Thursday, July 25, 2013

Butterfly Dream: June Breeze Haiku by an'ya

English Original

june breeze
a hole in the cloud
mends itself

Third Runner-Up, The Heron's Nest Readers' Choice Popular Poets Award (2001)


Chinese Translation (Traditional)


Chinese Translation (Simplified)


Bio Sketch

an'ya is a haiku and tanka poet who has been published in over 60 foreign languages, and appeared in places and publications worldwide. If you would like to read more of her works and a complete biography, please visit


  1. "This haiku is concise, vivid, and beautifully focused. We are first asked to feel a balmy 'june breeze.' Then our eyes are drawn heavenward, where we see a familiar sight: a cloud with a ragged hole in it. As we watch, the hole becomes smaller, the edges pulled together as if by invisible stitches.

    Another observer might have allowed his or her gaze to wander on, no doubt to a 'more interesting' scene. But something about that hole caught and held the author's attention. As she watched air currents play with the cloud, an'ya felt the flash of realization that inevitably burns itself into a poet's heart — the moment that a small drama is discovered in an ordinary scene.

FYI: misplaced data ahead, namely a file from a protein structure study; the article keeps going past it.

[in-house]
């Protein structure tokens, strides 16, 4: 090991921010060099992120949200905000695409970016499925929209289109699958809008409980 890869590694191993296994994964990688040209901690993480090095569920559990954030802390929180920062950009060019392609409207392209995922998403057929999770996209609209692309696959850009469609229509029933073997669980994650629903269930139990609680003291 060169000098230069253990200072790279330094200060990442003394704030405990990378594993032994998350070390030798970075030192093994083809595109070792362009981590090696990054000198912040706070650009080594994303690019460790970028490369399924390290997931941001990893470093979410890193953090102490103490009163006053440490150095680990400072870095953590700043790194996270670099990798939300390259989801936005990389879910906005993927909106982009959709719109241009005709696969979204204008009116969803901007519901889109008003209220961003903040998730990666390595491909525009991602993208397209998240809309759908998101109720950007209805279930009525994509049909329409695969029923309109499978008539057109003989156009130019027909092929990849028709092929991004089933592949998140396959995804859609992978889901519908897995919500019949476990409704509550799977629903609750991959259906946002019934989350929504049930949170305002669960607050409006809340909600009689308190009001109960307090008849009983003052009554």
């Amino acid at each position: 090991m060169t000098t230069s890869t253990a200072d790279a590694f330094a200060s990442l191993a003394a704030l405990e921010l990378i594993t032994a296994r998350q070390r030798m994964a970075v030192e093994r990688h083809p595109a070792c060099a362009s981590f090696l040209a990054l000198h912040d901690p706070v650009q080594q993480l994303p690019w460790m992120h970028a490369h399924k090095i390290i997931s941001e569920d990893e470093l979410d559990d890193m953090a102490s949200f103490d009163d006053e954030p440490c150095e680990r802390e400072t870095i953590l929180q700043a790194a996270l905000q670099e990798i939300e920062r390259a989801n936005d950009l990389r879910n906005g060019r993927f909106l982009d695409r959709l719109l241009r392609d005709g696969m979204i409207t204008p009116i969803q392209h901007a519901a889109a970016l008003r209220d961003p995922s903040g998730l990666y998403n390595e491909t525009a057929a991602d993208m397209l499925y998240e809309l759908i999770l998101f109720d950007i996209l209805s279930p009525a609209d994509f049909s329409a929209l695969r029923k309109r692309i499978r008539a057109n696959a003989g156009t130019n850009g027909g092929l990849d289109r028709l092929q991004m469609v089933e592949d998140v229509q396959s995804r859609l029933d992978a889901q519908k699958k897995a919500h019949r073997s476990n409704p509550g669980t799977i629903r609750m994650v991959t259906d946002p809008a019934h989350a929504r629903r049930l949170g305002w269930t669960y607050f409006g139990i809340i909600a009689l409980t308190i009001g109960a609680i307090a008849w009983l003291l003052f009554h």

The moment, more vivid to the poet than any photo could be, was recorded in her memory

    It is our gain that an'ya evolved her vision into words and then shared them with us. It's amazing to imagine a thing as wispy and watery as a cloud 'mending itself', yet this is a scene I'm sure I have witnessed mazny times without a second thought. 'june breeze' and the shifting shape of a cloud suggest a light, carefree mood. an'ya's haiku is powerful as pure imagery alone, but it's more than that. I see the cloud and its action as metaphor for our own fragility, and the way we constantly mend ourselves. Not only do we heal our bodies, but our intangible emotions as well . . . our hearts."

    — Ferris Gilli, Associate Editor of The Heron's Nest,

  2. an'ya's good verb choice indicates the passage of time, adding a contemplative feel to the poem. Ls 2&3 work well on at least two levels, literal and metaphoric. I principally agree with Ferris Gilli's closing comment, which is thematically and emotionally resonant with an'ya's tanka version below:

    june breeze
    a hole in the cloud
    mends itself
    if only broken hearts
    were so easily repaired

    In my view, this three-part tanka could be enhanced by rewriting its upper verse. A tanka is not a haiku with two extra lines.